Figure captions should serve as stand-alone text such that someone could view the figure and caption and without reading the actual text of your paper understand what the figure is demonstrating and how the data was obtained (not in enough detail to replicate the work but enough to understand the general concepts). Captions should begin with the figure number and a descriptive title. For example, Figure 1. C. elegans prefer ethanol over methanol. Figure captions should be stand-alone text such that a reader could fully understand the figure without reading other sections of the poster. For example, captions generally describe the experiment (worms were placed on choice plates with two types of bacteria and the number of worms near each bacteria was counted at several time points), and include important information on the graph preparation (such as the number of replicates that were averaged and what the error bars represent).
You should summarize your key findings here in paragraph format. This is also where you may interpret your findings and go beyond just stating the trends in the data. Be succinct and clear and do not overstate or over-interpret findings. Be sure to tie your findings back to the larger research area you discussed in your introduction.
You should include potential future research work to explore. Suggested work may include ideas to fix technical issues with the experiments or new research questions to address. Future directions should directly relate to your past work either as continuation or inspiration.
This section is optional but is typically included in scientific posters as an area to acknowledge funding sources for the work and/or people who have supported your work in some way (technically helping with experiments, reading and editing your write-ups, etc.).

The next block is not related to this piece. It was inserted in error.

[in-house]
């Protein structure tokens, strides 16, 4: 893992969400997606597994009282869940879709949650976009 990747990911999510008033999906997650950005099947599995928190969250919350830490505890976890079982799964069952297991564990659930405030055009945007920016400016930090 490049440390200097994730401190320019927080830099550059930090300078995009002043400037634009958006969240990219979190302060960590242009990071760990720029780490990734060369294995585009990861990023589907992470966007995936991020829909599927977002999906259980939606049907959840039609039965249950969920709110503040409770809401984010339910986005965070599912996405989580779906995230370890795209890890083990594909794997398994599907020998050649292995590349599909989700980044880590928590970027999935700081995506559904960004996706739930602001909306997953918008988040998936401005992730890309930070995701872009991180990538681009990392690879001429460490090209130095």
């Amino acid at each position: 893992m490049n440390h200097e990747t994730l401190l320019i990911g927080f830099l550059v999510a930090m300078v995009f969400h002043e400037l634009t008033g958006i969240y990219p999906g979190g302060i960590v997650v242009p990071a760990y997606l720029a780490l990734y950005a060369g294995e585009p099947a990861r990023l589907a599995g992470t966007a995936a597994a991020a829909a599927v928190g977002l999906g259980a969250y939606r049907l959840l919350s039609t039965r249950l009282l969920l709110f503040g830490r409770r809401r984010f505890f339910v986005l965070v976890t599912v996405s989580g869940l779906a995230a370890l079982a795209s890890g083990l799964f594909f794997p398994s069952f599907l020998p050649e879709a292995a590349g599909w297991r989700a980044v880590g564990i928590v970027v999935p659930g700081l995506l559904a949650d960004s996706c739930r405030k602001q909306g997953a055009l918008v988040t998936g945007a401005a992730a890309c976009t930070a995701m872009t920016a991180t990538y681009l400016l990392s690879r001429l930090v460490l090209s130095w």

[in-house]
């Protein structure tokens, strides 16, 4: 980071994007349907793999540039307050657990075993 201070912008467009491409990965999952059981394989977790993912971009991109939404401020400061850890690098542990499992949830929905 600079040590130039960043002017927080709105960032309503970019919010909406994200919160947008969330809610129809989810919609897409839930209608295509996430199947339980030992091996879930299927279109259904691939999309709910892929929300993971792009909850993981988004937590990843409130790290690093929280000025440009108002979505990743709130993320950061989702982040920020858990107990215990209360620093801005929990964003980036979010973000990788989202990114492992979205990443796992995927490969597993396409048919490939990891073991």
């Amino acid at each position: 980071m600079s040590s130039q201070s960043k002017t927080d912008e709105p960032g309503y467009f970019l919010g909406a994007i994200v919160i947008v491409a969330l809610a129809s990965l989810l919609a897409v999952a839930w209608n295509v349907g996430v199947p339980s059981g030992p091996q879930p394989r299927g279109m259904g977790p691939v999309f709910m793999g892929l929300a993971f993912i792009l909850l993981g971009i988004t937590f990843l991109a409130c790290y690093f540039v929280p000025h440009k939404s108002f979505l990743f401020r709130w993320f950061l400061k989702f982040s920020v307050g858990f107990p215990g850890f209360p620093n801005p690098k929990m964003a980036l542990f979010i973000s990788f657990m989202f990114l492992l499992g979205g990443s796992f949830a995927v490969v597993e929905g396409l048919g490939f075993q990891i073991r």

Include a bibliography for all texts cited throughout your poster. Follow any standard scientific conventions for the format of the references.
Category Description Possible Points
Visual appeal & format Poster follows formatting and organization outlined in the instructions and is visually appealing. 4
Introduction – research area and motivation Poster provides strong motivation for the work and ties it to a larger research question.
Introduction – background Clearly lays out the background knowledge needed of the field and specific research questions. 6
Objectives Clearly defines specific research objectives in succinct manner 6
Methods Accurately and unambiguously describes research methods for experiments presented in the poster. 6
Results text Summarizes main purpose and findings of each figure. 6
Results figures Appropriate graphical representation of data with stand-alone figure captions 6
Conclusions & future directions Clearly summarizes main conclusions and future research ideas for this study. 6
References Must appropriately reference at least 2 primary scientific articles and at least 4 total articles. 4